Buffett Chips Away at Cash Pile With Bigger Occidental Bet

(Bloomberg) — Warren Buffett’s high-class problem of too much cash and too few opportunities may be easing.

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His Berkshire Hathaway Inc. disclosed Friday that it had snapped up almost 30 million additional shares of Occidental Petroleum Corp., worth roughly $1.6 billion midday Monday amid volatility in stocks due to a potential ban on Russian oil that sent the price of crude surging.

That purchase helped put some of the conglomerate’s near-record $146.7 billion pile of cash to work. Buffett and his team also have two other potential ways to deploy funds lurking on the horizon, including buying out the now-deceased Walter Scott’s position in Berkshire’s energy business, and snapping up more of Pilot Travel Centers LLC, increasing its ownership to a majority stake, according to Edward Jones analyst Jim Shanahan.

“Berkshire’s cash balance has been rising steadily in recent years, and the only significant use of cash has been for share repurchases,” Shanahan said in a note to clients Monday. “We are becoming more optimistic about cash deployment and believe that there are at least two sizable investments possible in the next year or so.”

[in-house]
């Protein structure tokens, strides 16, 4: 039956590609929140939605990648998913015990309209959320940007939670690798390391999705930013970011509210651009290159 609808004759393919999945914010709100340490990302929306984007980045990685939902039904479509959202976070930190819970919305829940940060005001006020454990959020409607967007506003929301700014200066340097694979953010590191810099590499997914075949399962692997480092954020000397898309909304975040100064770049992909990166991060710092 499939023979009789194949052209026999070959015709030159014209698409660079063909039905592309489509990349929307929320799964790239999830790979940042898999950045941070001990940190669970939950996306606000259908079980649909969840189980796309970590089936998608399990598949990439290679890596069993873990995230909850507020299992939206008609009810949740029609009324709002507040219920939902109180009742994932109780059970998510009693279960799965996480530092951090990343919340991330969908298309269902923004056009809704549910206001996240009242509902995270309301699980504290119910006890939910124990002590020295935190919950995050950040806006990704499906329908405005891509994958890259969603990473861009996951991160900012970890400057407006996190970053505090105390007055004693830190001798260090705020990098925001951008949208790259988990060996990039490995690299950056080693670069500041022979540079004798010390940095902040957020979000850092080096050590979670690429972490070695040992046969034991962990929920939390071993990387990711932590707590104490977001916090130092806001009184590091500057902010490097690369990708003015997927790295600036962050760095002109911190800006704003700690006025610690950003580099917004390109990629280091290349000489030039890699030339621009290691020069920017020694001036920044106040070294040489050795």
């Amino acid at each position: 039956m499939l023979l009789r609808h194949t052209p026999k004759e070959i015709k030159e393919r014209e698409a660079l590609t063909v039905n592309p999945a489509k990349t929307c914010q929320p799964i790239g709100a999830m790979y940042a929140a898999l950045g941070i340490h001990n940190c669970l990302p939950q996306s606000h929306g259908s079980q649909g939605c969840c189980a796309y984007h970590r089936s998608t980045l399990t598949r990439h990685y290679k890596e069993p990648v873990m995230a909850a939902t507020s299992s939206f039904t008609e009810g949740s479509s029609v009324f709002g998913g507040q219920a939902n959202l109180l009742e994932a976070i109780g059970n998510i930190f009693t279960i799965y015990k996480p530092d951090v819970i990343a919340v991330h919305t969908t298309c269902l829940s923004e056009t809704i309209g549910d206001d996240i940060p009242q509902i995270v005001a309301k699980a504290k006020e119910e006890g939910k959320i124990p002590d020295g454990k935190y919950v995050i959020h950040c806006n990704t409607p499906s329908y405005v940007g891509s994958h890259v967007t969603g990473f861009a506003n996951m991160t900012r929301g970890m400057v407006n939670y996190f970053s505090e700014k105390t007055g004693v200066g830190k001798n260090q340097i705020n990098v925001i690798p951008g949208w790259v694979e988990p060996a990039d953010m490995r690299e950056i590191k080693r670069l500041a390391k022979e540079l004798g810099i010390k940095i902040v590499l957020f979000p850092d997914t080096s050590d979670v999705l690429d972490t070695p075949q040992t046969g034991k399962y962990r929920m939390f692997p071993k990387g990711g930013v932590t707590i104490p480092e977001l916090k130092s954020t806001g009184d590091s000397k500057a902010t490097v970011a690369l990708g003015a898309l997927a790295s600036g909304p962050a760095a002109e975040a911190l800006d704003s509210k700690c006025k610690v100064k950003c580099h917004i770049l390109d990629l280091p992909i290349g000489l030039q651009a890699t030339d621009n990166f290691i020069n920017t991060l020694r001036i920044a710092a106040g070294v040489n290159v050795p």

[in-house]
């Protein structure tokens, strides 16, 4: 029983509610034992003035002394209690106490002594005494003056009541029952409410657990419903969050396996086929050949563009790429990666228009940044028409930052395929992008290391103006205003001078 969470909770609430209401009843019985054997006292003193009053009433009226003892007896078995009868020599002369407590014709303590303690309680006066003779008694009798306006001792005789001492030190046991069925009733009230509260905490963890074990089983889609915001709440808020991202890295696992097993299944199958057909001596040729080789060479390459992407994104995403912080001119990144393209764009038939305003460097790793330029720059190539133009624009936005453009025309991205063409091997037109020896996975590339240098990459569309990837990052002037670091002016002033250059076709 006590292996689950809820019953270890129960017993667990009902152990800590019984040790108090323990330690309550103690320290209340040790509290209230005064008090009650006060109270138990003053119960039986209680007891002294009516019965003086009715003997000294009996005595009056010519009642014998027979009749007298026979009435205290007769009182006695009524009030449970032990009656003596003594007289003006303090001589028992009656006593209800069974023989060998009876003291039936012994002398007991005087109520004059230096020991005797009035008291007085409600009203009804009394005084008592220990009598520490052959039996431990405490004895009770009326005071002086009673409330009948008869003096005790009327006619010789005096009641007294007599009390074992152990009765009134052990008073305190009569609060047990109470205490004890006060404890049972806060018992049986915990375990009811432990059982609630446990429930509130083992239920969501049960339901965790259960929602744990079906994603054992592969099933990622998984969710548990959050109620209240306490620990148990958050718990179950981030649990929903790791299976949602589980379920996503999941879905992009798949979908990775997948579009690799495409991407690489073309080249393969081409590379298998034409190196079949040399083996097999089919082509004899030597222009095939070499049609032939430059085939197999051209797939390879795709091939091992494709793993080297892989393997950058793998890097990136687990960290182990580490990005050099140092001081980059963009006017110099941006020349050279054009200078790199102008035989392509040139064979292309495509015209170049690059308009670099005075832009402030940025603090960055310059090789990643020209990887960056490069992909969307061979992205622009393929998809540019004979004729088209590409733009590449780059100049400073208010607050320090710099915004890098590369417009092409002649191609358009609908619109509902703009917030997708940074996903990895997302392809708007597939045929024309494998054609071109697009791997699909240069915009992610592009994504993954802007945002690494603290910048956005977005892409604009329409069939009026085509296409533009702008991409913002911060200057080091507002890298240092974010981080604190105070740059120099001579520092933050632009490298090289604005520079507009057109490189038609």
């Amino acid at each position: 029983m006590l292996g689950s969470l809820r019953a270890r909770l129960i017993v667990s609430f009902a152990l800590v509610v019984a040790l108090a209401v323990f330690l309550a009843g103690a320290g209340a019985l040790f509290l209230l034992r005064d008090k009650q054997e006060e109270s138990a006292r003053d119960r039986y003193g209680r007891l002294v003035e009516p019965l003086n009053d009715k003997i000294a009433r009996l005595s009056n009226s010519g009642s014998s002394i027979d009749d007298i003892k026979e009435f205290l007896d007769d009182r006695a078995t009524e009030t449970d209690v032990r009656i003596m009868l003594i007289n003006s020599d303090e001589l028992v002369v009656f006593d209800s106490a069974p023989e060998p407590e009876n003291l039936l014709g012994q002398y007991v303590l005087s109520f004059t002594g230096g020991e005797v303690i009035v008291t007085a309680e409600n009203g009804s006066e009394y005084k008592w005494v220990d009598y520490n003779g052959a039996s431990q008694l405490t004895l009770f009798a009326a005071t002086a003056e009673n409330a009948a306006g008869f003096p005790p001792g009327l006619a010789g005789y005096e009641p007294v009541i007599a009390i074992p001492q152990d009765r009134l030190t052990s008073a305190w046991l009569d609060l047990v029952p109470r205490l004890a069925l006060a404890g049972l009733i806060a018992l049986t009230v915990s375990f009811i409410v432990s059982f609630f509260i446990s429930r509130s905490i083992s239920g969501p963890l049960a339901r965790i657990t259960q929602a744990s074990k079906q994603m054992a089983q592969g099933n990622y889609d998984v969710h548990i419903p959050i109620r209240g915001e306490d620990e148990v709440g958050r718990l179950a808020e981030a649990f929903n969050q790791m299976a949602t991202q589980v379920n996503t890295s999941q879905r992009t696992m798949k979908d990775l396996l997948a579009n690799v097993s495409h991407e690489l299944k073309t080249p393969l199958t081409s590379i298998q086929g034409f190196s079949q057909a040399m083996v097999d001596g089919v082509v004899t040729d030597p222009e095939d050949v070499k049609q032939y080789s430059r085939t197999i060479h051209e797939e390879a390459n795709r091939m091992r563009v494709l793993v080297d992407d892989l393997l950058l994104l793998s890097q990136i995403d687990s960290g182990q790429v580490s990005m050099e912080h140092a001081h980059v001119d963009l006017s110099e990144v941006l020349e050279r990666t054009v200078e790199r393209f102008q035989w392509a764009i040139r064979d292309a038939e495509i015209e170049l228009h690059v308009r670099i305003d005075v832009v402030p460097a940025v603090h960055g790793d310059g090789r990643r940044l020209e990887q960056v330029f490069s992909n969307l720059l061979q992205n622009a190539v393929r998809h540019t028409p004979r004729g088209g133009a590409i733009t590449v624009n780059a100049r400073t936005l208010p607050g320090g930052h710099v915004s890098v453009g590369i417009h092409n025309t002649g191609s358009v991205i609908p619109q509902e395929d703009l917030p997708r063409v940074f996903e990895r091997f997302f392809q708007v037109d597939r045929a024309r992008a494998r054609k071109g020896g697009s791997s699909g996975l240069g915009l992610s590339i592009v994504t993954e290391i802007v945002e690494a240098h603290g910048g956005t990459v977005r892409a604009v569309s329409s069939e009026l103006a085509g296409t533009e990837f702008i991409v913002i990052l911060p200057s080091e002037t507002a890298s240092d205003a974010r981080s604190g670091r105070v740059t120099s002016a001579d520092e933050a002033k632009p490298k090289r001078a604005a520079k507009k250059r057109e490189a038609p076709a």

Berkshire, based in Omaha, Nebraska, is uniquely familiar with Occidental, having agreed in 2019 to buy a preferred stake and warrants in the oil producer to help its deal with Anadarko Petroleum Corp. Buffett told CNBC that he bought the new Occidental shares after its latest earnings call. His purchase comes as another billionaire investor, Carl Icahn, sold his remaining stake in the Houston-based company.

Buffett told investors in his annual letter, released in late February, that “little” in the public stock market excites him and business partner Charlie Munger these days amid high valuations. Still, some previous deals, including his acquisition of an initial 38.6% stake in Pilot Travel Centers, have set him up to spend even more money in the future. With Pilot, he’d agreed to purchase an additional 41.4% interest in 2023, an investment likely to require $4 billion, Shanahan said.

“In the annual letter,” Shanahan said, “Warren Buffett expressed a clear preference for investments versus share repurchases, which we expect to slow in 2022.”

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